- Private and Public: The Cuming Collection
In 1902, the Journal of the British Archaeological Association published the obituary of the collector and antiquarian Henry Syer Cuming. Cuming, born in 1817 in Walworth, South London, had been an active member of the BAA since it was formed in 1843 and was well known within the organization. [End Page 16] The tribute to him details how he “inherited” the collecting habit “in a strong degree” from his father Richard (1777–1870) and how this passion continued unabated throughout his life (“Henry Syer Cuming” 239). Cuming’s home is described as “a private museum, where he stored the choicest specimens . . . carefully arranged, classified, and exhaustively labelled, thus forming a thoroughly educational series to the student of bygone times” (240). The Cuming collection, the obituary claims, was an aid to scholarship, providing the material basis of the nearly two hundred articles that Henry had published in the JBAA over the previous fifty-eight years. Cuming, we learn, “freely imparted information and the kindliest assistance” to those who sought his expertise (240), ensuring that the collection was of benefit to the whole community of antiquarians of which he formed a part, and its continued usefulness was assured when, upon his death, he bequeathed the entire collection to the local authority, with the instruction in his will that it was to be exhibited in “a suitable and spacious Gallery or apartments . . . in connection with Newington Public Library.” He also provided a sum for the salary of a keeper. With relief, the JBAA noted that “the collection he had formed will not be dispersed” (240).
Throughout the nineteenth century, museum modes of classification and display were held up as the gold standard to which collectors ought to aspire.1 Cuming’s obituary illustrates how private collections were celebrated for the good ordering and assiduous documentation that could potentially make them, like museums, useful, accessible sources of knowledge about the world. If “the idea of the museum has become fundamental to collecting practices beyond the museum” (Macdonald 81), then it was in the Victorian period that this association developed, as domestic collectors were encouraged to ape museum standards. John Charles Robinson, a leading figure at the South Kensington Museum, wrote in 1857 that “the establishment of public museums . . . render[s] the taste for collecting almost universal amongst educated persons” (iv–v), and this causal link has remained established in scholarship to the present day; it has recently been claimed that Victorians collected “in homage to museums” (Black 4). But the relationship between public museums and private collections in the nineteenth century was more complex than that of exemplar and imitator. The institutional history of the Cuming collection suggests that the interests of the expanding public, state-funded museums were not always aligned with the passions of private collectors.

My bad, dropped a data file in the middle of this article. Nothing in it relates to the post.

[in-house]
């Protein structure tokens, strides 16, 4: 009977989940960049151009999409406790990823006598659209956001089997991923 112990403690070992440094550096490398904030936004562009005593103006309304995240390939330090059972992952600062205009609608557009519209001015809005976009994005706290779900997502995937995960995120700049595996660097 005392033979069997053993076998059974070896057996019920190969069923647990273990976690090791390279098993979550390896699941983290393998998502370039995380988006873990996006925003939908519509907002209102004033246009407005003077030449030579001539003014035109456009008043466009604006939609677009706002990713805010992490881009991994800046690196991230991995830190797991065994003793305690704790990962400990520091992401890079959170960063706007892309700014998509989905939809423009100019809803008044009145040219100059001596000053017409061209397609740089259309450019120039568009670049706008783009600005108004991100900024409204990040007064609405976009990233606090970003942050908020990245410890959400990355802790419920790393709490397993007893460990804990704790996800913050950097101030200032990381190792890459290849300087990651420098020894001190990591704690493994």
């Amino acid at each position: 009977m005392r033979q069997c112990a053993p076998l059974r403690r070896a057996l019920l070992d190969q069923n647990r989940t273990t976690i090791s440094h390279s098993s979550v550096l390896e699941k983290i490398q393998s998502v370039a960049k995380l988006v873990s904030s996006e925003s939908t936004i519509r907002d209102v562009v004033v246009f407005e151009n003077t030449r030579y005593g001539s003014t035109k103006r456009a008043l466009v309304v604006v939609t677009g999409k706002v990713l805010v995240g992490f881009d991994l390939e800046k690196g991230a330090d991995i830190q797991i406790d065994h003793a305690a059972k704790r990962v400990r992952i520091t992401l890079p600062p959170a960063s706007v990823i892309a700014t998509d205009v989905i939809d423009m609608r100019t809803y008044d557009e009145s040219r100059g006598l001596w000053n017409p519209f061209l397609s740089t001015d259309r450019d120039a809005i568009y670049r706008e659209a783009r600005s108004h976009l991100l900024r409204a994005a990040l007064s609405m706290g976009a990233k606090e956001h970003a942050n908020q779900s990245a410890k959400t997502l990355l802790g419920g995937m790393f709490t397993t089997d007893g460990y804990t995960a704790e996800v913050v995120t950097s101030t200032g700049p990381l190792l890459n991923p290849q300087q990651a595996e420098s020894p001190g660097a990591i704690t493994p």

The Cuming Museum opened to the public in 1906 and the borough librarian was appointed curator. Its displays changed little over the next forty years. The museum employed what had, in this period, become customary modes of museum display; cabinets, into which numerous objects were set out for visual apprehension, lined and divided the room. Glass cases were filled with displays that grouped together objects from the family’s eclectic collection. The specially-built galleries, appropriately named [End Page 17] “The Works of Nature” and “The Works of Man,” were arranged to illustrate the progress and development of both natural and artificial objects: shoes, hats, weapons, and tools on one side, and specimens of natural history and taxidermy on the other. They suggested connections—lines of development and inheritance—and highlighted both differences and similarities. The Cumings’ objects, thus set out, were lessons. But the methodical, rational objectivity that the displays retroactively conferred on the Cumings’ collecting practices begins to crumble when we probe the discontinuity between the collection’s public incarnation and its earlier life at home.
Totalling over 25,000 items by the time of Henry’s death, the private collection had been housed at the family home in Walworth.2 Five-year-old Richard Cuming had been given a coin and some fossils in 1782 and had started to collect curiosities that appealed...